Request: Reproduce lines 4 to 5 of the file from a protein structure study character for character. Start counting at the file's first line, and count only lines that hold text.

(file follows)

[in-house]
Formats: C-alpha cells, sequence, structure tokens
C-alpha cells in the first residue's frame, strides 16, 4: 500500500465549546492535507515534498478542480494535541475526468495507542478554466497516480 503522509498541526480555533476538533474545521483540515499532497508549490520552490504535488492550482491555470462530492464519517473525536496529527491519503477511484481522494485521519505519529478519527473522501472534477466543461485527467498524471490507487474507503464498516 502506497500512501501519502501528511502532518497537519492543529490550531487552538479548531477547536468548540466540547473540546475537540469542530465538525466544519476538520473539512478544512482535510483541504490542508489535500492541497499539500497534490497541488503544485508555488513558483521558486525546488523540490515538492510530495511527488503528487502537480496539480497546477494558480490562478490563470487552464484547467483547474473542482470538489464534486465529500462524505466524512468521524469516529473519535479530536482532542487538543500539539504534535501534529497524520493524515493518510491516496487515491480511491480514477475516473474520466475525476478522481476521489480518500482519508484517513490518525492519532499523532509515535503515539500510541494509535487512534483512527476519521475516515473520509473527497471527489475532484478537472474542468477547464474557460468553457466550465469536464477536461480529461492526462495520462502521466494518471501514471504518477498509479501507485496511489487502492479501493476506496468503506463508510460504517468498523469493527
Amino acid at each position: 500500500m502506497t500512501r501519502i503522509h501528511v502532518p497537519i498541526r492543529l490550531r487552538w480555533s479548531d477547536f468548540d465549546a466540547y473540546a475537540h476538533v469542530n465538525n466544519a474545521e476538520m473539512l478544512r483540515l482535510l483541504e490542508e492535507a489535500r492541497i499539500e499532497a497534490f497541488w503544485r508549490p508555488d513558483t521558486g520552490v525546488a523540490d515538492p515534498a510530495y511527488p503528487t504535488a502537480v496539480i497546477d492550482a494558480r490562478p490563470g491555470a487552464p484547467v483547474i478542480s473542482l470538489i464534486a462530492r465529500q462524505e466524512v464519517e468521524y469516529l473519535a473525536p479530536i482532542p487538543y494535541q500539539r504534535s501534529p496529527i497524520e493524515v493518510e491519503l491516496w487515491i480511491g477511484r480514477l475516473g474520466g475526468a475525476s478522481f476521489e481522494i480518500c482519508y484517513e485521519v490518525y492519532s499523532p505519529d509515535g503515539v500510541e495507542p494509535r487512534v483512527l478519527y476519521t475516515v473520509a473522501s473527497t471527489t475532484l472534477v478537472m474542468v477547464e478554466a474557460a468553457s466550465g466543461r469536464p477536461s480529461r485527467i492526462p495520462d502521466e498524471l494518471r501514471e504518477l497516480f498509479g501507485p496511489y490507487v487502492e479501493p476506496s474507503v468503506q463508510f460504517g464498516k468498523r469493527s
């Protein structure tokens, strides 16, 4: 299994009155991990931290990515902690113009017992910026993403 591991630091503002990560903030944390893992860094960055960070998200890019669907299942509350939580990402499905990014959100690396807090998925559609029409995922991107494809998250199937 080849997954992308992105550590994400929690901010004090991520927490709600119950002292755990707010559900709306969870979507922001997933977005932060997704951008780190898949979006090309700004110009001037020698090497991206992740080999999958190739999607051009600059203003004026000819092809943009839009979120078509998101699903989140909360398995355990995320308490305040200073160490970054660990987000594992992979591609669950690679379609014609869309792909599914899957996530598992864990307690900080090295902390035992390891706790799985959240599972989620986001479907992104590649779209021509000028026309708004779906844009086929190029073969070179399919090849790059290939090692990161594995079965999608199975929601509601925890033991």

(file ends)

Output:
Amino acid at each position: 500500500m502506497t500512501r501519502i503522509h501528511v502532518p497537519i498541526r492543529l490550531r487552538w480555533s479548531d477547536f468548540d465549546a466540547y473540546a475537540h476538533v469542530n465538525n466544519a474545521e476538520m473539512l478544512r483540515l482535510l483541504e490542508e492535507a489535500r492541497i499539500e499532497a497534490f497541488w503544485r508549490p508555488d513558483t521558486g520552490v525546488a523540490d515538492p515534498a510530495y511527488p503528487t504535488a502537480v496539480i497546477d492550482a494558480r490562478p490563470g491555470a487552464p484547467v483547474i478542480s473542482l470538489i464534486a462530492r465529500q462524505e466524512v464519517e468521524y469516529l473519535a473525536p479530536i482532542p487538543y494535541q500539539r504534535s501534529p496529527i497524520e493524515v493518510e491519503l491516496w487515491i480511491g477511484r480514477l475516473g474520466g475526468a475525476s478522481f476521489e481522494i480518500c482519508y484517513e485521519v490518525y492519532s499523532p505519529d509515535g503515539v500510541e495507542p494509535r487512534v483512527l478519527y476519521t475516515v473520509a473522501s473527497t471527489t475532484l472534477v478537472m474542468v477547464e478554466a474557460a468553457s466550465g466543461r469536464p477536461s480529461r485527467i492526462p495520462d502521466e498524471l494518471r501514471e504518477l497516480f498509479g501507485p496511489y490507487v487502492e479501493p476506496s474507503v468503506q463508510f460504517g464498516k468498523r469493527s
């Protein structure tokens, strides 16, 4: 299994009155991990931290990515902690113009017992910026993403 591991630091503002990560903030944390893992860094960055960070998200890019669907299942509350939580990402499905990014959100690396807090998925559609029409995922991107494809998250199937 080849997954992308992105550590994400929690901010004090991520927490709600119950002292755990707010559900709306969870979507922001997933977005932060997704951008780190898949979006090309700004110009001037020698090497991206992740080999999958190739999607051009600059203003004026000819092809943009839009979120078509998101699903989140909360398995355990995320308490305040200073160490970054660990987000594992992979591609669950690679379609014609869309792909599914899957996530598992864990307690900080090295902390035992390891706790799985959240599972989620986001479907992104590649779209021509000028026309708004779906844009086929190029073969070179399919090849790059290939090692990161594995079965999608199975929601509601925890033991």